Step 3: Functions to interpret GPS data

Below are the functions I made to interpret GPS data.

gpsTime() extracts hour, minute and second which is UTC.
gpsLatLong() extracts latitude and longitude.
gpsDate() extracts date.

void gpsTime(long UTC)
{
  gpsHour = int(UTC/10000);
  gpsMin = int(UTC%10000/100);
  gpsSec = UTC%100;
}

void gpsLatLong(int lat1, int lat2, int long1, int long2)
{
  gpsLat = int(lat1/100) + (lat1%100)/60.0 + float(lat2)/10000.0/60.0;
  gpsLong = int(long1/100) + (long1%100)/60.0 + float(long2)/10000.0/60.0;
}

void gpsDate(long dateRead)
{
  gpsDay = int(dateRead/10000);
  gpsMonth = int(dateRead%10000/100);
  gpsYear = dateRead%100; //last 2 digits, e.g. 2013-> 13

}

The calculation used in these functions are quite straightforward so I won't elaborate to explain the detail, but if you have any questions, let me know.

Step 4: GPS time (UTC) to local time conversion

The entire Arduino sketch is attached.  Let me explain how I programmed to convert the UTC to local time below that is a part of the main loop.

      if (gpsYear%4 == 0) DaysAMonth[1] = 29; //leap year check

If it is leap year, add one day to the number of days of February.  Actually the leap year is not simply every 4 years but there are more conditions but for the next 10-20 years it won't happen and we can simply calculate it every 4 years.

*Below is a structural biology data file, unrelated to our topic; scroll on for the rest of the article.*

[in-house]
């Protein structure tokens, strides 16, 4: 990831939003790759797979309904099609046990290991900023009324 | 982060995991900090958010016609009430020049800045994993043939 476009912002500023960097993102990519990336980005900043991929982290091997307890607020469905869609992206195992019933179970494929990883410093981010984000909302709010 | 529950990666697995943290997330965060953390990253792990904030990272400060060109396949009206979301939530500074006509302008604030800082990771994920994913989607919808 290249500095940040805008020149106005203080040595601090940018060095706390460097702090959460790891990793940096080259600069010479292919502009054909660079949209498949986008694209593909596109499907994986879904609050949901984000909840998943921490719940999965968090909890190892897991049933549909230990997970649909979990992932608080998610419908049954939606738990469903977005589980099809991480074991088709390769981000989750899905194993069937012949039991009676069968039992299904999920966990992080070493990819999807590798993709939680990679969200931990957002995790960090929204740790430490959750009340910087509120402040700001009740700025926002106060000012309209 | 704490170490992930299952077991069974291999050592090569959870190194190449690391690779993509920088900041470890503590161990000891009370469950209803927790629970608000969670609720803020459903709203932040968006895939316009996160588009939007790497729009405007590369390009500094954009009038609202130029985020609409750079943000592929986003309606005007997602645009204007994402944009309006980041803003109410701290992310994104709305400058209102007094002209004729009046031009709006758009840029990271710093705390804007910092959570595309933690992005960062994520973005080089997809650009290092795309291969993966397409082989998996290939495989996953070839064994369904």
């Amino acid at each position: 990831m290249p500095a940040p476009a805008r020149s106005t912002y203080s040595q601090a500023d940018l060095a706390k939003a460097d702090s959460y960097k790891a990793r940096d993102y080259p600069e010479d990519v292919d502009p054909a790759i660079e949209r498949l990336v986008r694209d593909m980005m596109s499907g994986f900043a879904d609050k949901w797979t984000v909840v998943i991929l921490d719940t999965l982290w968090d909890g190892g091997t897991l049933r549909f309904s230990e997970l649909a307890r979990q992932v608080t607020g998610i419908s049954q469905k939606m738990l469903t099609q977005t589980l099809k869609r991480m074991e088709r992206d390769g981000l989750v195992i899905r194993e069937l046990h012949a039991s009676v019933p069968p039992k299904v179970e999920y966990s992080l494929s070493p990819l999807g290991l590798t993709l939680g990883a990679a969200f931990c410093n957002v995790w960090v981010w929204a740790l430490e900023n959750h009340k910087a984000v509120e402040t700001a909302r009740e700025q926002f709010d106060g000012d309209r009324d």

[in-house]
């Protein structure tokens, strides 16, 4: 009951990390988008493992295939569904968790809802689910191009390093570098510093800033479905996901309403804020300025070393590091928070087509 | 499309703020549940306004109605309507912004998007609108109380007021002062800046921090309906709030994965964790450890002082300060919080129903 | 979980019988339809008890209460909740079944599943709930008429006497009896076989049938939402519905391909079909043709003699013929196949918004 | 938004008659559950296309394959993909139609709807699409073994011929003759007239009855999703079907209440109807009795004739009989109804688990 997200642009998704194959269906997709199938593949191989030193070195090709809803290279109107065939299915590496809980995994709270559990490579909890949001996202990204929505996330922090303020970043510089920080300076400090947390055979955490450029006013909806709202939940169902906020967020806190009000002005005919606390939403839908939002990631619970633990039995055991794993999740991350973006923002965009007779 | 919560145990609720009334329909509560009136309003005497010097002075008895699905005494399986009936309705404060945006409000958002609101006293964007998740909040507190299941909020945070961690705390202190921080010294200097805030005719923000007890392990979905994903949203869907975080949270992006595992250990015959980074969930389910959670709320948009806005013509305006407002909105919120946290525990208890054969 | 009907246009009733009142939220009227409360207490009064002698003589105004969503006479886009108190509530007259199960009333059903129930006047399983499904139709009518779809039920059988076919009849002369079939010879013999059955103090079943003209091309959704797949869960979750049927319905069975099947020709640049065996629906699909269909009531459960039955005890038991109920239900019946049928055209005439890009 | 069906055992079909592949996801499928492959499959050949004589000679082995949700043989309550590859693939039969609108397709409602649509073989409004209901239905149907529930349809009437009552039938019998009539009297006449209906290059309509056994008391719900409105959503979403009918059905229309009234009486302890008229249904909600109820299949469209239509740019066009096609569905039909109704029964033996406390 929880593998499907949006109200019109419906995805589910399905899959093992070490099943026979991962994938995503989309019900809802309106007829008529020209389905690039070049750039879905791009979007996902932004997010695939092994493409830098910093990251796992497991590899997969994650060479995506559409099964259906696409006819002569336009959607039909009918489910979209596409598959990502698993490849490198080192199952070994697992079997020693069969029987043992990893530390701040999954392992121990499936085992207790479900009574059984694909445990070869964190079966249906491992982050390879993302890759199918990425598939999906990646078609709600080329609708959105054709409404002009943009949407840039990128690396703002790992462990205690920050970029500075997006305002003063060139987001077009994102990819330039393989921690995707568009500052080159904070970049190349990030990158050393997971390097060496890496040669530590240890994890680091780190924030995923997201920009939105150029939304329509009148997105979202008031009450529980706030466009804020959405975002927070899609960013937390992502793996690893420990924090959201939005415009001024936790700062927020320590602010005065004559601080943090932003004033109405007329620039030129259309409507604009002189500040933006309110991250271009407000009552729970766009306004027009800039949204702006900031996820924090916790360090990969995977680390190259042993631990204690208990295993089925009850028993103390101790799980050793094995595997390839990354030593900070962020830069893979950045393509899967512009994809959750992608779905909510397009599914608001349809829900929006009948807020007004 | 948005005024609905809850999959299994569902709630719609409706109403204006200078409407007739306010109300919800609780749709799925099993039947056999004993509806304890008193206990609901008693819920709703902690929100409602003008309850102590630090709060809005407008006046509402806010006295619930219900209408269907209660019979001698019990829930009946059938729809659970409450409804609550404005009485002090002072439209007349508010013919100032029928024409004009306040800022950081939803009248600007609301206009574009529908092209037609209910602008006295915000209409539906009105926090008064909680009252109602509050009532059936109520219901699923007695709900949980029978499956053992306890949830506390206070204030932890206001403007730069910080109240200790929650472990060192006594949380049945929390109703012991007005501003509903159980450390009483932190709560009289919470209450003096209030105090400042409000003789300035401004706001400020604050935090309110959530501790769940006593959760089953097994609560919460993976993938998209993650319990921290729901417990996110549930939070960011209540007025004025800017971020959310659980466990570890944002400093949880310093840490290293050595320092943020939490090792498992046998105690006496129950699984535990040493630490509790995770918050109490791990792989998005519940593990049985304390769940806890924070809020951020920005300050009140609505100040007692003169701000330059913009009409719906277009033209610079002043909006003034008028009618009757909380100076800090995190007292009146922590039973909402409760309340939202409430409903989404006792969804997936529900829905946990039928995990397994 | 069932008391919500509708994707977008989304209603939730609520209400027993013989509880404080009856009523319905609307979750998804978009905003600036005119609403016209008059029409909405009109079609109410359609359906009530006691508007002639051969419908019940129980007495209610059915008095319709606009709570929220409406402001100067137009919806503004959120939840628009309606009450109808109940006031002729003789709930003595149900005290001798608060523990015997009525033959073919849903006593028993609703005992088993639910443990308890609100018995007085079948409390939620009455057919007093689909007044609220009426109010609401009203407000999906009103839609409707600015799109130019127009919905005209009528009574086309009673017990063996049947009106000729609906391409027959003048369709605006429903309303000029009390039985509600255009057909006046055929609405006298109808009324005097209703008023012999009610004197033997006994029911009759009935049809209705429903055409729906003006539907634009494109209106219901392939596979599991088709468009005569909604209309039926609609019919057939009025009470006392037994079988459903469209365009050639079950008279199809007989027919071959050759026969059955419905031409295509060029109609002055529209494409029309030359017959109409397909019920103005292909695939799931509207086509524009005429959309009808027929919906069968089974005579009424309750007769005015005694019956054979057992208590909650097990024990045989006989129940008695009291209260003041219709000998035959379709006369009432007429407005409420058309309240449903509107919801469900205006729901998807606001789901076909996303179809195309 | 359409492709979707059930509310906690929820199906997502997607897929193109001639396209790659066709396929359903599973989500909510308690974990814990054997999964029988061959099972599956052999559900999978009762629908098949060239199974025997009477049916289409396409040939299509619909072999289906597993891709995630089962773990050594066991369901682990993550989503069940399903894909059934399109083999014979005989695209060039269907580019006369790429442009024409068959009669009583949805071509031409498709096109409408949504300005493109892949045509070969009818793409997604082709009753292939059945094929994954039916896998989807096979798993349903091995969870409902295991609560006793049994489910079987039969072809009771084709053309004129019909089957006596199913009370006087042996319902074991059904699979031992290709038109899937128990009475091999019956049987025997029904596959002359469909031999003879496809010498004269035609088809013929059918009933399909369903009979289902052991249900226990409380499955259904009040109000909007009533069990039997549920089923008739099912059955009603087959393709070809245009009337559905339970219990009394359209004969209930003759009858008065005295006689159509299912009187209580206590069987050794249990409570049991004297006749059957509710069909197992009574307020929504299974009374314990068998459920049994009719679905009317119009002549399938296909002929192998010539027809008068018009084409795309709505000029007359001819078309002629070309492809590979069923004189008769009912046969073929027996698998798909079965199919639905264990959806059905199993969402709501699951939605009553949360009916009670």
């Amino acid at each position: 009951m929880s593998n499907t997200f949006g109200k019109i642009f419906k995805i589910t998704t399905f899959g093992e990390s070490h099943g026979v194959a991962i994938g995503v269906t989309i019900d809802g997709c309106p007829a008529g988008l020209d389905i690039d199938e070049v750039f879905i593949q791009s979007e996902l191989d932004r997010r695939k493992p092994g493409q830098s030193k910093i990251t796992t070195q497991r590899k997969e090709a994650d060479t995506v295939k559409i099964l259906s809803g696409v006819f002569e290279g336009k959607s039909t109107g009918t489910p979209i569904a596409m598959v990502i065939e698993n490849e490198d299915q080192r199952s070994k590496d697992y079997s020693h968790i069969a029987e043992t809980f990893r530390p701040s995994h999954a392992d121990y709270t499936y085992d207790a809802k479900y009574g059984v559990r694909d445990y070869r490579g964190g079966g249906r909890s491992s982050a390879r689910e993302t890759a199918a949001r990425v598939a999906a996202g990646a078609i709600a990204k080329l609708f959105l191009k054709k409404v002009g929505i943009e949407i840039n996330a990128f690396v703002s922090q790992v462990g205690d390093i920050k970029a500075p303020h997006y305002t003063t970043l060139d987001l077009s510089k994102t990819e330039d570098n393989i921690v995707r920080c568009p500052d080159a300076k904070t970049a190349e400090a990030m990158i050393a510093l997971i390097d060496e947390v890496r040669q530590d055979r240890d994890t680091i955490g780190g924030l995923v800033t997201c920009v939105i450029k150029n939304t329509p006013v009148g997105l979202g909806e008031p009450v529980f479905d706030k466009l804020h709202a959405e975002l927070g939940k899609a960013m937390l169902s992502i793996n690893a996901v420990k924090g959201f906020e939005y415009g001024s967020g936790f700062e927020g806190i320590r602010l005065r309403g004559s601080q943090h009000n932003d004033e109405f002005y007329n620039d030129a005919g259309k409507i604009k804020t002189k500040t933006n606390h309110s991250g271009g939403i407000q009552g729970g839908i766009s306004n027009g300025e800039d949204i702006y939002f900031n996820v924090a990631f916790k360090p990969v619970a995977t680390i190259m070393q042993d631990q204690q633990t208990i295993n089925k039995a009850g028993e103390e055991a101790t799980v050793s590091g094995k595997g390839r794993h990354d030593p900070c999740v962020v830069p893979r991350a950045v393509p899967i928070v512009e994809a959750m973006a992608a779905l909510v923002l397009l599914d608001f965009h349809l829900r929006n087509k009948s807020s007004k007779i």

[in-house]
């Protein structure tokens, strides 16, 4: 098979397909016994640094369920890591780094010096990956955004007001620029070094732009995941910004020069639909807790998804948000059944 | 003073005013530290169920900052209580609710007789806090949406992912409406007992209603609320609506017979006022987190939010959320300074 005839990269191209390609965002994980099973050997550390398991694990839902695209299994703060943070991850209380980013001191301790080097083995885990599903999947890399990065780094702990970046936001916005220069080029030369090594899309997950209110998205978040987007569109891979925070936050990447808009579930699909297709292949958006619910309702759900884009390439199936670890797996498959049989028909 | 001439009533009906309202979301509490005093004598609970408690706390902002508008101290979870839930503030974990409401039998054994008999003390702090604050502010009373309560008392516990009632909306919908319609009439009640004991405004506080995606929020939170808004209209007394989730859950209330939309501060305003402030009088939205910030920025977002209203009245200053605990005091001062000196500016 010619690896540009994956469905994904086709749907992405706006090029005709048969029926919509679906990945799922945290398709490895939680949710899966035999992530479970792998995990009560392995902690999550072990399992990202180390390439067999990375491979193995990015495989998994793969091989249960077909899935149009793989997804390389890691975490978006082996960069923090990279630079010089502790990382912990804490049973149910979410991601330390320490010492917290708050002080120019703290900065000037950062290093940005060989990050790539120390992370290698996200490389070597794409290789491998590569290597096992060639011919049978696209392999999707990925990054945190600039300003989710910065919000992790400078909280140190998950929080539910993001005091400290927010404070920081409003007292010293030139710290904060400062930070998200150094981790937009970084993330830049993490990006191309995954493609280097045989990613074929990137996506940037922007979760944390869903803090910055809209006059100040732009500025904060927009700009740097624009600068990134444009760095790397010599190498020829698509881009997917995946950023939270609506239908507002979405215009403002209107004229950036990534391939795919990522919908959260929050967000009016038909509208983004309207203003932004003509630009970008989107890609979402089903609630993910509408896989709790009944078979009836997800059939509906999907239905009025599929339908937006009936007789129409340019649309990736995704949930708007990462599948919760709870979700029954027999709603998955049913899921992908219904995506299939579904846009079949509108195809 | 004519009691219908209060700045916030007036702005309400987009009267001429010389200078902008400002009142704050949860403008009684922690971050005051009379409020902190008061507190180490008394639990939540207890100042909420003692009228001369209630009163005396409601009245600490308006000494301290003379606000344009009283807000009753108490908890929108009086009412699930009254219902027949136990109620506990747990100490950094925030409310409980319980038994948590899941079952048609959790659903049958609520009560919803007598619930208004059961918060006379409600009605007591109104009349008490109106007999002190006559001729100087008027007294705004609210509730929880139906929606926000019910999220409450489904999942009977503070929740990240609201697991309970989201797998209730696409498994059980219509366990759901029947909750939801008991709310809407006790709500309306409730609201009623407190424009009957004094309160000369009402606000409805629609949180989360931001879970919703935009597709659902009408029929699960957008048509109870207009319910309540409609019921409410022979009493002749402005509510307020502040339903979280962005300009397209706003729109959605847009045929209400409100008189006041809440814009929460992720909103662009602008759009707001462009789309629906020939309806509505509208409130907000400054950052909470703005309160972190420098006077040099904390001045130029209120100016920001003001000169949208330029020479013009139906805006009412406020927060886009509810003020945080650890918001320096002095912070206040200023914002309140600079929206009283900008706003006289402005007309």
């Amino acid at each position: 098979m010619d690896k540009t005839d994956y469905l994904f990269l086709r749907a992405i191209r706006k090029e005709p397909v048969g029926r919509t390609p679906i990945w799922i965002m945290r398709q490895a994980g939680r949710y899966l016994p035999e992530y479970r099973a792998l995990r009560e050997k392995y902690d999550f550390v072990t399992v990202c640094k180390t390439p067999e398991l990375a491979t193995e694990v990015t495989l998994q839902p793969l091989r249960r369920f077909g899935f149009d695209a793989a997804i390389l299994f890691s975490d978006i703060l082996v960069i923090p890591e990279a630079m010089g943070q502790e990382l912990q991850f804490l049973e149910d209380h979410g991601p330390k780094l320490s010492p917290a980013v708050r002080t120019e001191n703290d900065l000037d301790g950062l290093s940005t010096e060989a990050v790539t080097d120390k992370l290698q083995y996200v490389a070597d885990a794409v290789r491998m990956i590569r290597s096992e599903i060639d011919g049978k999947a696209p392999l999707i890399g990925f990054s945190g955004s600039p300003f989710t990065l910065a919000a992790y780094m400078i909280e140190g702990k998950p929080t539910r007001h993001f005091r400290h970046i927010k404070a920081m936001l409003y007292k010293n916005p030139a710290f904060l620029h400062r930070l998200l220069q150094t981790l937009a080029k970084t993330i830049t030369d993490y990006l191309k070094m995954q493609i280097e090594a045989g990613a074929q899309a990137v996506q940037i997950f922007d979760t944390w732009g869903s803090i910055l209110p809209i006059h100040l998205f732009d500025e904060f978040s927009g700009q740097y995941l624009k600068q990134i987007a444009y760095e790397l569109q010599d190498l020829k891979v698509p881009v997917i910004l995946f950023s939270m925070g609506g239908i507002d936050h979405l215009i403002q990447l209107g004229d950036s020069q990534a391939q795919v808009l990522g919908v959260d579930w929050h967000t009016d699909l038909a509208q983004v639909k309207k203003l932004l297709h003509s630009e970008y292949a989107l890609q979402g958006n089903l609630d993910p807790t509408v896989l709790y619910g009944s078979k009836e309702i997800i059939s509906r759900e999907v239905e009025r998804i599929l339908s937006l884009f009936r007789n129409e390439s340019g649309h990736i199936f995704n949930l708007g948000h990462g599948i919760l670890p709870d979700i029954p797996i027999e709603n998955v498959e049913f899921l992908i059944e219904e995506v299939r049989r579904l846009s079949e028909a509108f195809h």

//Time zone adjustment
      gpsHour += TimeZone;

TimeZone is a constant defined at the beginning of the program.  You need to change this number according to where you live.

      //DST adjustment
      if (gpsMonth*100+gpsDay >= DSTbegin[gpsYear-13] &&
        gpsMonth*100+gpsDay < DSTend[gpsYear-13]) gpsHour += 1;

I added a DST (daylight saving time) table in an array, the starting date and ending date. If current date is withing this range, add 1 hour.

The section below is to correct time and date after the timezone adjustment.  For example, if the adjusted hour is less than 0 or greater than 24, you need to adjust the day as well. As such, you need to adjust Month and Year, too.

      if (gpsHour < 0)
      {
        gpsHour += 24;
        gpsDay -= 1;
        if (gpsDay < 1)
        {
          if (gpsMonth == 1)
          {
            gpsMonth = 12;
            gpsYear -= 1;
          }
          else
          {
            gpsMonth -= 1;
          }
          gpsDay = DaysAMonth[gpsMonth-1];
        }
      }
      if (gpsHour >= 24)
      {
        gpsHour -= 24;
        gpsDay += 1;
        if (gpsDay > DaysAMonth[gpsMonth-1])
        {
          gpsDay = 1;
          gpsMonth += 1;
          if (gpsMonth > 12) gpsYear += 1;
        }
      }

 

That's all for this instructable. Hope this helps someone who wants to convert GPS time to local time.

Thanks for reading.
philip4211 months ago

Actually GPS time currently differs from UTC by 16 seconds, primarily because GPS doesn't add Leap Seconds. So you'll need to make that adjustment in your code.

I've got an excellent UTC app on my phone which shows GPS time vs. actual UTC and local time.